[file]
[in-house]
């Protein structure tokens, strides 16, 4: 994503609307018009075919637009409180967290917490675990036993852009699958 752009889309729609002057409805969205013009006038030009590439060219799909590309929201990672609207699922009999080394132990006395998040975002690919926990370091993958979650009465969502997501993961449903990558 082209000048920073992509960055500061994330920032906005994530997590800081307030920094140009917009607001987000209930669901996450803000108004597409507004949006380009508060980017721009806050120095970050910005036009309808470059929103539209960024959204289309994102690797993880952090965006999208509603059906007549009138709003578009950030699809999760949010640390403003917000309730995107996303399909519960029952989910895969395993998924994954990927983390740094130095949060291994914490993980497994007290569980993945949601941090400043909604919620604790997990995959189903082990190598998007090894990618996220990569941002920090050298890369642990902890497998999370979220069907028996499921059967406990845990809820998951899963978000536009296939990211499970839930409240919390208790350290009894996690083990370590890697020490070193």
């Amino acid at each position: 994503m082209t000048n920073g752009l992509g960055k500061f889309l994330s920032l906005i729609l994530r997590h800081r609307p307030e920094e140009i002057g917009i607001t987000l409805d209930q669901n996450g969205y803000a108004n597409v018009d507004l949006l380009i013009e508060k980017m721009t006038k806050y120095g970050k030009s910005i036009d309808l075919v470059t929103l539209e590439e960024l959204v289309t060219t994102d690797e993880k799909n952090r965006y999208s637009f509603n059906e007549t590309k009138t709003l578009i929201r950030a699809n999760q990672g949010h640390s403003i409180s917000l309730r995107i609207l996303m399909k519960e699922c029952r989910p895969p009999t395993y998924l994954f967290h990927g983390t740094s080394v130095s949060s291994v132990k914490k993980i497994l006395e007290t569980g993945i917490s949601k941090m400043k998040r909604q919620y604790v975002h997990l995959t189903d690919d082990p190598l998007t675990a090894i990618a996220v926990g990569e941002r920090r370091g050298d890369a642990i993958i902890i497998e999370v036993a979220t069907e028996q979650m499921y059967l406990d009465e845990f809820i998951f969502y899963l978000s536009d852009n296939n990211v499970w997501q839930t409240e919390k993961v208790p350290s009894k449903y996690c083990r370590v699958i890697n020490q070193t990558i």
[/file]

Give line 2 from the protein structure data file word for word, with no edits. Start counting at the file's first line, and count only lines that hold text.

């Protein structure tokens, strides 16, 4: 994503609307018009075919637009409180967290917490675990036993852009699958 752009889309729609002057409805969205013009006038030009590439060219799909590309929201990672609207699922009999080394132990006395998040975002690919926990370091993958979650009465969502997501993961449903990558 082209000048920073992509960055500061994330920032906005994530997590800081307030920094140009917009607001987000209930669901996450803000108004597409507004949006380009508060980017721009806050120095970050910005036009309808470059929103539209960024959204289309994102690797993880952090965006999208509603059906007549009138709003578009950030699809999760949010640390403003917000309730995107996303399909519960029952989910895969395993998924994954990927983390740094130095949060291994914490993980497994007290569980993945949601941090400043909604919620604790997990995959189903082990190598998007090894990618996220990569941002920090050298890369642990902890497998999370979220069907028996499921059967406990845990809820998951899963978000536009296939990211499970839930409240919390208790350290009894996690083990370590890697020490070193």